From arcade cabinets to home consoles to mobile games like Street Fighter: Duel, fighting games have made their mark hitting us right in the nostalgia. We all have our favorite characters who have moves we’ve memorized or outfits we’ve favorited. For the most part, fighting games have accompanying story modes secondary to tournament styles and some of those franchises were made into animated series and movies. To celebrate the recent release of Street Fighter 6, let’s take a look at some of the most iconic video games that received anime adaptations.
Street Fighter II The Animated Movie
Street Fighter actually has many anime adaptations, both movies and series, but I’m focusing on Street Fighter II The Animated Movie. Centered around Street Fighter’s golden boy, Ryu, as he tries to stop M. Bison’s organization from taking over the world, this movie feels like the most classic battle anime. We’ve got frenemies, a long-term goal and the determination to defeat the ultimate evil with all the familiar faces of Street Fighter during the Street Fighter II days. From here we’d get releases like the anime series Street Fighter II V, the anime movie Street Figher Alpha: The Animation, and a manga adaptation.
Being one of the first fighting games, it’s no wonder Virtua Fighter had an anime series as well. The series follows Akira Yuki on the quest to see the eight stars of heaven and save a kidnapped Sarah Bryant. He’s joined by Pai Chan and the two set out on their quest. The series lends itself to building a lore the game didn’t quite have — it can be marked as one of the best adaptations that brings our blocky fighters to life.
Night Warriors: Darkstalker’s Revenge OVA Series
Based on the popular series Darkstalkers franchise, this is a four-episode series created by Madhouse Studios. Named after the original game, it’s a fight between vampires, werewolves, demons and humans as the alien invader Pyron plans to take over the earth. We find ourselves in the middle of a family fight between Demitri Maximoff and Morrigan Aensland. Meanwhile, human Donovan Baine plans to fight the Darkstalkers to protect humanity. Although the film doesn’t include all of my favorite characters, I still love to see the progression of the fight between the humans and the Darkstalkers.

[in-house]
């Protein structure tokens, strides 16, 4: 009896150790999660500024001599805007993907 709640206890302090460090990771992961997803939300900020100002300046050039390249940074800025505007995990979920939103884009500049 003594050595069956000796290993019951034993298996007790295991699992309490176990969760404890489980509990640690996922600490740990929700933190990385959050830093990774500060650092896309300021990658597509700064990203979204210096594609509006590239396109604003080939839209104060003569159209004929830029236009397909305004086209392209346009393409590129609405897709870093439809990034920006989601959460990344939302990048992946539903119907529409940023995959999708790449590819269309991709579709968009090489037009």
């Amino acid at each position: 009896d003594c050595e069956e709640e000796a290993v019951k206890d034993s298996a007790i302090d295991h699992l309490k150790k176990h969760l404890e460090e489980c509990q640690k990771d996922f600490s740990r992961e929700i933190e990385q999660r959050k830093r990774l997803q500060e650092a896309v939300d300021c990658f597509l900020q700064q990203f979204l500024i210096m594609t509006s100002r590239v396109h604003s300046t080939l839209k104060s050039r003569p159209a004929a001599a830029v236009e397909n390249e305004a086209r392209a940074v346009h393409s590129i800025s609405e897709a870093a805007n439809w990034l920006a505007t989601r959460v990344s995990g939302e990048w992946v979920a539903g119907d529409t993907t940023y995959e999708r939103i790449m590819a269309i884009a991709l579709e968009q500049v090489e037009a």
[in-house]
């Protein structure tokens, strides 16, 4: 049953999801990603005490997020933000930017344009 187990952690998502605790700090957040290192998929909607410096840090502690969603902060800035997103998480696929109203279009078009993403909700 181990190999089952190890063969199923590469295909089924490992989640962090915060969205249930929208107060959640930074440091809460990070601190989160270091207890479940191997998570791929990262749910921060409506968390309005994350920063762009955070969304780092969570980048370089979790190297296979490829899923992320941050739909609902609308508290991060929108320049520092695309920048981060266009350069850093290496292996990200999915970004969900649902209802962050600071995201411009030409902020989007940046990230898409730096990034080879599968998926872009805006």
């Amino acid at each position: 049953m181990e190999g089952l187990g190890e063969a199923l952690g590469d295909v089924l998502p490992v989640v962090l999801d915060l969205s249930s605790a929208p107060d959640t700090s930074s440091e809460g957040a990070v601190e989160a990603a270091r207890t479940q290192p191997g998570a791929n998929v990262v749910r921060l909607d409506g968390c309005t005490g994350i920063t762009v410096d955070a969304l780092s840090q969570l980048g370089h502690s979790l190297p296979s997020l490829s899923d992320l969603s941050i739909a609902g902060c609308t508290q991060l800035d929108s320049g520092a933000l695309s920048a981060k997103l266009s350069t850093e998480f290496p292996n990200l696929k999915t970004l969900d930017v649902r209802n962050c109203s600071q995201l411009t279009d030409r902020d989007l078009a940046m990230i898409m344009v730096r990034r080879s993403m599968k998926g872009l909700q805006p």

If you owned a DreamCast, you might remember a series of fighting games called Power Stone. Your objective was to collect three power stones and gain ultimate power. Just like the game pioneering the way for 3D fighting games, Power Stone the series made it acceptable for everyone to have a magical girl transformation sequence. The series centers on Edward Falcon, a young pilot who’s looking for his father while he has a few run-ins with some familiar faces. Ayame, Rogue and Wang-Tang join to stop Vargas from taking all the stones for himself. Adventure is out there, and the series sheds light on what ultimate power does to different people.
Samurai Shodown: The Motion Picture
Dark forces and powers come to play in Samurai Showdown: The Motion Picture. This film follows the story of the first SAMURAI SHODOWN game where Ambrosia, the Dark God of Makai, is resurrected and wreaks havoc on the world. Haohmaru is betrayed by Shiro Tokisada Amakusa, and together with the “Holy Warriors,” he tries to stop her from further damage. Unfortunately, she destroys them but their souls survive and a hundred years later they get reincarnated and work together once again to defeat Ambrosia. Though there are minor changes from the original game, the film gives a new perspective to the story.
Fatal Fury: Legend of the Hungry Wolf
The first fighting game from SNK, Fatal Fury, was bound to get an anime adaptation. The first Fatal Fury OVA brings us back to Southtown as we follow brothers Terry and Andy Bogard joining the King of Fighters Tournament to avenge their fallen master who met his end at the hands of Geese Howard. The tournament brings trouble with numerous failed assassination attempts but that doesn’t stop the brothers from ultimately defeating Geese Howard with the Hurricane Kick. The true test of brotherhood, we’re taken on a journey of loyalty, revenge and, of course, fighting.
The family drama that unites the world’s best martial artists into the King of the Iron Fist Tournament. Following the Mishima and Kazama family, Jin learns there is more than just one style of fighting while he sets out on a journey to avenge his mother Jun. The truths and history of the tournament unfold when Jin learns that his grandfather Heihachi is not really who he says he is. In this series, we get to see all of the classic Tekken characters from King to Nina Williams. Tekken has dominated the fight game genre since the 1990’s, so it’s not a surprise that the release of Tekken: Bloodline gives us the nostalgia of seeing the characters while retelling the classic storyline.
Every time a fighting game series gets adapted, it feels like it’s opening its door to a new audience. While many of the adaptations take notes on the source material, it’s nice to see some take liberties with story and character development.
What’s your favorite fighting game anime adaptation? Did I miss one you’d recommend? What fighting game would you like to see get an anime? Comment below!